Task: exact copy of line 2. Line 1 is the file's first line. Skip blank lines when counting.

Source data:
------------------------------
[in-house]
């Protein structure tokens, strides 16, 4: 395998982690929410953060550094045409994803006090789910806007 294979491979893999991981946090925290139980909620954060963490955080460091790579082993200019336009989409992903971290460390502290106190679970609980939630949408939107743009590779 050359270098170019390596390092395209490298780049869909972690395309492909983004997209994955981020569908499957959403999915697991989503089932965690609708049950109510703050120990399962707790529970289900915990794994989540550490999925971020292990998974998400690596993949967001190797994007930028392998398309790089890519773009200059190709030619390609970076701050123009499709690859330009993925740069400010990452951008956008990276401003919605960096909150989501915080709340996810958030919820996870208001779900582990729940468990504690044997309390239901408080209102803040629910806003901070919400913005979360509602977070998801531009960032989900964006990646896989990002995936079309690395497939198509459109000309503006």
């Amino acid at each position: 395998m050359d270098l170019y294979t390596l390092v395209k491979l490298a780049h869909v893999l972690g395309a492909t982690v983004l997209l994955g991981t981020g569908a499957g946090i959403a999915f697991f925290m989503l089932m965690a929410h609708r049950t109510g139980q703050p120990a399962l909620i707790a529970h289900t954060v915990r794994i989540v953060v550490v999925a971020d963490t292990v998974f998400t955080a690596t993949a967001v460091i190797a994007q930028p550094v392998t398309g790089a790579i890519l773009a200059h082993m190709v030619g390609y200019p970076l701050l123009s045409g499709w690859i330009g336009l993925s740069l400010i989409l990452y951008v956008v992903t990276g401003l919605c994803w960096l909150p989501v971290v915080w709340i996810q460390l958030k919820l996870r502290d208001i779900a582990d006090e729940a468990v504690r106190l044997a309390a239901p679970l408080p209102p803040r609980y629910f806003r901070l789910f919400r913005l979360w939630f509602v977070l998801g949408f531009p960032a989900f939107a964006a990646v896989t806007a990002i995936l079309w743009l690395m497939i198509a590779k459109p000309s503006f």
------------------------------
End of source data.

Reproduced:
């Protein structure tokens, strides 16, 4: 395998982690929410953060550094045409994803006090789910806007 294979491979893999991981946090925290139980909620954060963490955080460091790579082993200019336009989409992903971290460390502290106190679970609980939630949408939107743009590779 050359270098170019390596390092395209490298780049869909972690395309492909983004997209994955981020569908499957959403999915697991989503089932965690609708049950109510703050120990399962707790529970289900915990794994989540550490999925971020292990998974998400690596993949967001190797994007930028392998398309790089890519773009200059190709030619390609970076701050123009499709690859330009993925740069400010990452951008956008990276401003919605960096909150989501915080709340996810958030919820996870208001779900582990729940468990504690044997309390239901408080209102803040629910806003901070919400913005979360509602977070998801531009960032989900964006990646896989990002995936079309690395497939198509459109000309503006």